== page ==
The problem is not that you don’t have enough money to give. The problem is that you’ve been putting it into the wrong investments. The Bible describes it as your storehouse, your treasury. Maybe you’ve been investing into clothes, credit card bills, your 401k, a home, a vehicle, even your kids.

Luke 12:15, “And he said to them, ‘Take care, and be on your guard against all covetousness, for one’s life does not consist in the abundance of his possessions.’ ” You put money into the treasury where you worship. That doesn’t mean that you just give more here today, or at church in general. Maybe you need to. That’s commanded as a priority. But the promise of God is bigger than that. He will enrich you with everything you need in order to be liberal and generous. He will supply your needs, and an excess to distribute to others.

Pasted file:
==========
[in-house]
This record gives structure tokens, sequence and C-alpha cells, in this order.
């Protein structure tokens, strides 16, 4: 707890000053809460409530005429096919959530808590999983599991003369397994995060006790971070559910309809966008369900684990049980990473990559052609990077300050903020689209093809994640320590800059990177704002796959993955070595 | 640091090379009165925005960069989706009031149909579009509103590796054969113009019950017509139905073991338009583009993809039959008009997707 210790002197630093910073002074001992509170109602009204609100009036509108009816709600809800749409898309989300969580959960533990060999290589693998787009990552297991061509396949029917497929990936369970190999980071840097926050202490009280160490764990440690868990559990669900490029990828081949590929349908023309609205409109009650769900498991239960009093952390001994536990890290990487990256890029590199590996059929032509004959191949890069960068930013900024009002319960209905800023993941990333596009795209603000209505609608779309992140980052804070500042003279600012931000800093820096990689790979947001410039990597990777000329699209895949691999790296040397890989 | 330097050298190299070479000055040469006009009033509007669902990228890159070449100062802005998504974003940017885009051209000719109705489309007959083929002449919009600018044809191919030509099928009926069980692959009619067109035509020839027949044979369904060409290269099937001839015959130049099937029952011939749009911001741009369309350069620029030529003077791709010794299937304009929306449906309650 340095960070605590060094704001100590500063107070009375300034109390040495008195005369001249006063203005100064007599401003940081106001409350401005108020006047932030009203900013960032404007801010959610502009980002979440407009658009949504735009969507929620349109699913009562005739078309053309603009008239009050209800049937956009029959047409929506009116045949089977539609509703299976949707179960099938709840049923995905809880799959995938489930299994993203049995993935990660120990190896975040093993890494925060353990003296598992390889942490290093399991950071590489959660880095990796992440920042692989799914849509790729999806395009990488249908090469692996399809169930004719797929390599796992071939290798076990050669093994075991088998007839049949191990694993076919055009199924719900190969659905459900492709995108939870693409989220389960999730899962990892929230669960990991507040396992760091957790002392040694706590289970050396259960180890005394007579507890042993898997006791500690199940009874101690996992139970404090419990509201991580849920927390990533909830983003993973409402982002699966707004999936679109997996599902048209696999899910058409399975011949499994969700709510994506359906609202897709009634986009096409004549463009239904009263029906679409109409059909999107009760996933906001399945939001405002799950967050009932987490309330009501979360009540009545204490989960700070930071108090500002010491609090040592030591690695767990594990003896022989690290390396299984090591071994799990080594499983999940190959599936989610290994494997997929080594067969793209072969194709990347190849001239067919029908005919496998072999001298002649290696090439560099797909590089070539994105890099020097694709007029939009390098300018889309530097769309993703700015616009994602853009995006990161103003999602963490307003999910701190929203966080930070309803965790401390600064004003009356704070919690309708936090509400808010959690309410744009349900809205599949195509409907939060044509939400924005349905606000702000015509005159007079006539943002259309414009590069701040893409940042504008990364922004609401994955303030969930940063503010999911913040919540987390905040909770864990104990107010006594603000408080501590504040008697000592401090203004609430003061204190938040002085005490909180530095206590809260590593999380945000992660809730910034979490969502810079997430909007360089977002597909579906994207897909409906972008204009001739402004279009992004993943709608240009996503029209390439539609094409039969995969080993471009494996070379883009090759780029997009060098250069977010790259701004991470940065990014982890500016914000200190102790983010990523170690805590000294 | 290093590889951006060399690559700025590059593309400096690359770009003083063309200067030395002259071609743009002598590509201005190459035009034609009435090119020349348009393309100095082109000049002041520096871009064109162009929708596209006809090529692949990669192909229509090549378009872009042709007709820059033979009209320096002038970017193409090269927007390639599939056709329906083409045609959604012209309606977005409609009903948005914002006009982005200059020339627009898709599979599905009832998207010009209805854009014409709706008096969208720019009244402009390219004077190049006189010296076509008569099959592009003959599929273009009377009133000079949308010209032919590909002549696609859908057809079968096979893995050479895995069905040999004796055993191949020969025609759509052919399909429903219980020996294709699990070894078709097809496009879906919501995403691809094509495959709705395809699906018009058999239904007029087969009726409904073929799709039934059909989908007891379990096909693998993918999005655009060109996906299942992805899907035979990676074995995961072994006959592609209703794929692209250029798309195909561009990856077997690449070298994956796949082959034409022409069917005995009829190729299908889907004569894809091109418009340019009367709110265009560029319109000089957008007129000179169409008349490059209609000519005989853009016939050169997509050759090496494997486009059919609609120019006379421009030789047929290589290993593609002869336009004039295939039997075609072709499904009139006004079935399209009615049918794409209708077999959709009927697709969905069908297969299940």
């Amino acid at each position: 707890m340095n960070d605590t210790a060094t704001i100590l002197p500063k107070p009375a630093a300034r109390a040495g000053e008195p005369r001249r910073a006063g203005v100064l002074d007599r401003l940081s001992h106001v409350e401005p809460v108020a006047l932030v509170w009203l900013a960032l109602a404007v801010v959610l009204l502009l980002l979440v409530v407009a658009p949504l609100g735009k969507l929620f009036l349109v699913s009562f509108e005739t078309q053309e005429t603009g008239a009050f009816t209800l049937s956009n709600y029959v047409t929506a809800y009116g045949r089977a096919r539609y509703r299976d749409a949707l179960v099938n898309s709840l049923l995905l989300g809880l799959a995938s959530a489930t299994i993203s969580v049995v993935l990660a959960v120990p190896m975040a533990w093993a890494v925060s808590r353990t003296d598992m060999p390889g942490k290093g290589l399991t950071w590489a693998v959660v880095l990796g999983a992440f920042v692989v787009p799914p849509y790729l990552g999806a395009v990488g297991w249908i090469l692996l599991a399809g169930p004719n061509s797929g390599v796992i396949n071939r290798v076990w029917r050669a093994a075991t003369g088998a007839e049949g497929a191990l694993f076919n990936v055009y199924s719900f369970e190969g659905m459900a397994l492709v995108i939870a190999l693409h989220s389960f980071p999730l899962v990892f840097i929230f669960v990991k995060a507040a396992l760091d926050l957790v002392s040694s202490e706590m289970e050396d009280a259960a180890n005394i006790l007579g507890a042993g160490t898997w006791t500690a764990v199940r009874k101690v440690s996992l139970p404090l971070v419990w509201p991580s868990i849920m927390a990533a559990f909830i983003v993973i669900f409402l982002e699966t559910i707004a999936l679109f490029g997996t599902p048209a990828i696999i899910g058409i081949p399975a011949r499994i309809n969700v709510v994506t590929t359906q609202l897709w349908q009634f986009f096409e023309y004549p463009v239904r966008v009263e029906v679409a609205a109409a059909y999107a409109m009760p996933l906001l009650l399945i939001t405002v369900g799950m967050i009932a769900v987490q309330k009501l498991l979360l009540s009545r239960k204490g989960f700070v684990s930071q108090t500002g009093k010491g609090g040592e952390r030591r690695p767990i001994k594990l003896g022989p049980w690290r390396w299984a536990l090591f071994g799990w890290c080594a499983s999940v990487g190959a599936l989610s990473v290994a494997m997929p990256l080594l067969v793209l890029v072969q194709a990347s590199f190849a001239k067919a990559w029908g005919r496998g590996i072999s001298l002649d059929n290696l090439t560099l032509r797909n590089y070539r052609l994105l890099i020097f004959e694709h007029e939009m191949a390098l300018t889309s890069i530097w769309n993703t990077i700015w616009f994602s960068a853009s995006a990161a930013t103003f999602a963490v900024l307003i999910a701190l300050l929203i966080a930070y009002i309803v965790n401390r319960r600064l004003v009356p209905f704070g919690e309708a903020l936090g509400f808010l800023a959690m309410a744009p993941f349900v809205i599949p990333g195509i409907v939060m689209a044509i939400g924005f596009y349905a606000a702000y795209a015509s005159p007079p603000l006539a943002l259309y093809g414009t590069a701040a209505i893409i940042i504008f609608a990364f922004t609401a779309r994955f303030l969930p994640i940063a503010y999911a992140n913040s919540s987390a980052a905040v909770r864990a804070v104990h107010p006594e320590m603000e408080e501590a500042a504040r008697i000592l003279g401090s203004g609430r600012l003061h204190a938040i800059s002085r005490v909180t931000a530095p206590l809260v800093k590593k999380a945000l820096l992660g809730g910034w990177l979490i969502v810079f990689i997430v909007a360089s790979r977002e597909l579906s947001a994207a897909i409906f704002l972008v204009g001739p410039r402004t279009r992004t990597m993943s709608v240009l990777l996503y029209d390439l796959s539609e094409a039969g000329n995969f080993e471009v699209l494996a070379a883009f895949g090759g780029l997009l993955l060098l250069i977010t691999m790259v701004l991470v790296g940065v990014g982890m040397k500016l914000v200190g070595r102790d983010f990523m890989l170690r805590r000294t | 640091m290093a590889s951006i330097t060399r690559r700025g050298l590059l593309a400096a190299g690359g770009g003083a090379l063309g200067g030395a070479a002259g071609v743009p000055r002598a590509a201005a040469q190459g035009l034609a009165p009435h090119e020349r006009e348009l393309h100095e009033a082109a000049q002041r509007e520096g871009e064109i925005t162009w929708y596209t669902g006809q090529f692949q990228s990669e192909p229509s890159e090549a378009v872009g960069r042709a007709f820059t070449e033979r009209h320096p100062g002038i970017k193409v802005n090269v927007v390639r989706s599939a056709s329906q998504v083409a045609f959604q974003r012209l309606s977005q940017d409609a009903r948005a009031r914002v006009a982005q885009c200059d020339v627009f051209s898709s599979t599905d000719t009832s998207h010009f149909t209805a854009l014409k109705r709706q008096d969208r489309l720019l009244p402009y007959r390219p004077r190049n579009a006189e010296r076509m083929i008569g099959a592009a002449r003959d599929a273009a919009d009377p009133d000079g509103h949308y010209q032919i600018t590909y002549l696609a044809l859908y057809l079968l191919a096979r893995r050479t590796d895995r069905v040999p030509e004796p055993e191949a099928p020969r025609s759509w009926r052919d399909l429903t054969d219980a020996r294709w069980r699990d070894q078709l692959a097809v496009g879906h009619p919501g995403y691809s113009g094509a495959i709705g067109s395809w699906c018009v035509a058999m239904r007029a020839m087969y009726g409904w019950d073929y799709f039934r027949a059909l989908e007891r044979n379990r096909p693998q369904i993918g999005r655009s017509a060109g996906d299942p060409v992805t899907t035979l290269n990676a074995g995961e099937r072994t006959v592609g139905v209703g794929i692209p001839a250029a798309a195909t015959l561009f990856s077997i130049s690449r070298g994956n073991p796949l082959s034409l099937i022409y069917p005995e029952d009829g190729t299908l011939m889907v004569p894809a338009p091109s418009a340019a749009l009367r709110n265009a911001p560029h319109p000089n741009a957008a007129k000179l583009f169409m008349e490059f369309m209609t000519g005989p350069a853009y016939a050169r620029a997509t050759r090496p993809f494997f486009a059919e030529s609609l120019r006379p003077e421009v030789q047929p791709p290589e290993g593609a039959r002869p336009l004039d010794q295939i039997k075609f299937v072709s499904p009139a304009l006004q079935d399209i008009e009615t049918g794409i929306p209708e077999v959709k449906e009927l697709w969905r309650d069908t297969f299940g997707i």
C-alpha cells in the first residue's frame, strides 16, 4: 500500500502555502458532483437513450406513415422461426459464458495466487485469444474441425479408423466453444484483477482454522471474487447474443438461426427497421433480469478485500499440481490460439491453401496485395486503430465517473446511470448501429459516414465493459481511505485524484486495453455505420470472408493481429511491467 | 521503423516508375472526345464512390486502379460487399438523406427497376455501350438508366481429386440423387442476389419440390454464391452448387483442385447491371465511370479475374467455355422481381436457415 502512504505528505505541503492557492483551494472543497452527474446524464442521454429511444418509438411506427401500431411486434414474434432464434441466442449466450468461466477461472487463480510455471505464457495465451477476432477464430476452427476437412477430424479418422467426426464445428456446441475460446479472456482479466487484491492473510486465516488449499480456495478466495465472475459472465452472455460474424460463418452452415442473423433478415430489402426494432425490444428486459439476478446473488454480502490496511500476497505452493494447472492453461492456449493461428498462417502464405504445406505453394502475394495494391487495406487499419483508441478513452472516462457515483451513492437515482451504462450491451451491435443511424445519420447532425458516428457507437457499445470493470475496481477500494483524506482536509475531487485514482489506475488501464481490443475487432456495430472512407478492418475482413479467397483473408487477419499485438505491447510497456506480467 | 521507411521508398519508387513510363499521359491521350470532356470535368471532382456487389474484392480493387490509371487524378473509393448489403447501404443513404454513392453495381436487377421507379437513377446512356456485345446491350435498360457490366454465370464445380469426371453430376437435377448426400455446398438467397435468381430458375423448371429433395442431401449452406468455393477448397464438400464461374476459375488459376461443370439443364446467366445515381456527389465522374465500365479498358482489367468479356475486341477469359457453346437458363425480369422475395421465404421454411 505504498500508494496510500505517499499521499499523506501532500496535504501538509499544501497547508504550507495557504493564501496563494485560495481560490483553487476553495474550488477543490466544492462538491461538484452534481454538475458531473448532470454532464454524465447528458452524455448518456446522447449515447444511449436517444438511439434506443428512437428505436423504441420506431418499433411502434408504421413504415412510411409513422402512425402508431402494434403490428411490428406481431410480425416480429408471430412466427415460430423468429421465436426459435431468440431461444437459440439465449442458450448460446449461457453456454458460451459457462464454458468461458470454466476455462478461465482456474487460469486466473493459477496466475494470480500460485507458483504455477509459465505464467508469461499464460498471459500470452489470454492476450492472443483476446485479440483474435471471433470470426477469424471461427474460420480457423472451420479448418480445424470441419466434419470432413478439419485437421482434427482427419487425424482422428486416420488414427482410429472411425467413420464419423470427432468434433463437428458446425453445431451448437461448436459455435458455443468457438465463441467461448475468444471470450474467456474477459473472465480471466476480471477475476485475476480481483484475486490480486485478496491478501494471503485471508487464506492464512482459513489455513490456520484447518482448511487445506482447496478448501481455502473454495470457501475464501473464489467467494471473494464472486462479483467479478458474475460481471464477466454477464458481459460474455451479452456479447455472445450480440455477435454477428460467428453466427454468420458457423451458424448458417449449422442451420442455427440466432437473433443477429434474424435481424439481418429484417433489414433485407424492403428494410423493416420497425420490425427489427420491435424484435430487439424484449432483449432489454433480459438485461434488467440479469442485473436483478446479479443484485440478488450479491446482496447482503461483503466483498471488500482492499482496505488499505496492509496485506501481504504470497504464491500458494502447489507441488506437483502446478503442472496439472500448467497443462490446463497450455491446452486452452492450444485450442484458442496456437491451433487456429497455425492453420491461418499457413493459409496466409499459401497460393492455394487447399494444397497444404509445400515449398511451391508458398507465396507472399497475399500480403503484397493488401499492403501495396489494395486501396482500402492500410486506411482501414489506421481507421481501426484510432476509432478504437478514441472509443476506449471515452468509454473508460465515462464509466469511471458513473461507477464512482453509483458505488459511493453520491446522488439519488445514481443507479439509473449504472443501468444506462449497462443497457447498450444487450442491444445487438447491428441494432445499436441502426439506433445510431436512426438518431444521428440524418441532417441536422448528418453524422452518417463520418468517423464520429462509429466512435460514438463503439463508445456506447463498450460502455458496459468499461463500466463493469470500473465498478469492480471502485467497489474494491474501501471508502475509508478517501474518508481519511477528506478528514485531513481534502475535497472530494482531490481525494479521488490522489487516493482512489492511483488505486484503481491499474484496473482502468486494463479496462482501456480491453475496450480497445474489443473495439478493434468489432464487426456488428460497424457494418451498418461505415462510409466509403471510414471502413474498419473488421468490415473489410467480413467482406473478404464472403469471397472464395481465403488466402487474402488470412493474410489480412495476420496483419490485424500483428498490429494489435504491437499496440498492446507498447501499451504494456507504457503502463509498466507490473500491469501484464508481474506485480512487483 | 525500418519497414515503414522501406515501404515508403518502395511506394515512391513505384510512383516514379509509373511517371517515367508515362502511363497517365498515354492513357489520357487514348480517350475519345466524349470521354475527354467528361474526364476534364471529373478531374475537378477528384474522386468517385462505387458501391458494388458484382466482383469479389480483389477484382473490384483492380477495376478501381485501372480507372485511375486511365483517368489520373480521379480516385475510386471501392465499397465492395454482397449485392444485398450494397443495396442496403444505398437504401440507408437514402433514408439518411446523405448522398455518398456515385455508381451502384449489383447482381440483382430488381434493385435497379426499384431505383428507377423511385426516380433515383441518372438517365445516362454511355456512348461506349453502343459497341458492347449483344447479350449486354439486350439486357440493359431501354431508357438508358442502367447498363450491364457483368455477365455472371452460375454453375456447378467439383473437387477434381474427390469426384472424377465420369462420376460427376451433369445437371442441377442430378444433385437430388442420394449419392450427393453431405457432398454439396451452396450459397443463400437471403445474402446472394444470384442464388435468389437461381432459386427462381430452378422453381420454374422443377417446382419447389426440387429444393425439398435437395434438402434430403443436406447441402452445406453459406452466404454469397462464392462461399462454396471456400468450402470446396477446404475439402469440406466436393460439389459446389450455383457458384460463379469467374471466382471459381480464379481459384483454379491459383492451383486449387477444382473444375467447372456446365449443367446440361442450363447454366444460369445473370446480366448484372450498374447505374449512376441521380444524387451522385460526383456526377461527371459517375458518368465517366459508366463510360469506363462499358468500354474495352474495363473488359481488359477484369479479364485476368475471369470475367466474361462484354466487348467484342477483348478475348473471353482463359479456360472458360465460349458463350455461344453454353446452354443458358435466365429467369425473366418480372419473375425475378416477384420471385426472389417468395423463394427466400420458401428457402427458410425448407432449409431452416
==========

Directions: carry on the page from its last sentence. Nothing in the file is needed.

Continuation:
If Christians around the world took this to heart, there would not be a church, a missionary, a ministry or an orphanage in need. The needs of our world are far less than what God has already supplied to His saints. We are not waiting on God to provide. We are waiting on God’s children to awaken. Matthew 6:24, “No one can serve two masters, for either he will hate the one and love the other, or he will be devoted to the one and despise the other. You cannot serve God and money.”

The spiritually apathetic are selfish with their money. It is the longest challenge of the text. It is the one with greatest promise. It is the one that the most people are blind to. God calls the blind and apathetic to hear, change and trust Him. The next mark of the spiritually apathetic is . . .

2.  You expect immediate reward  (Verse 13 to 14a)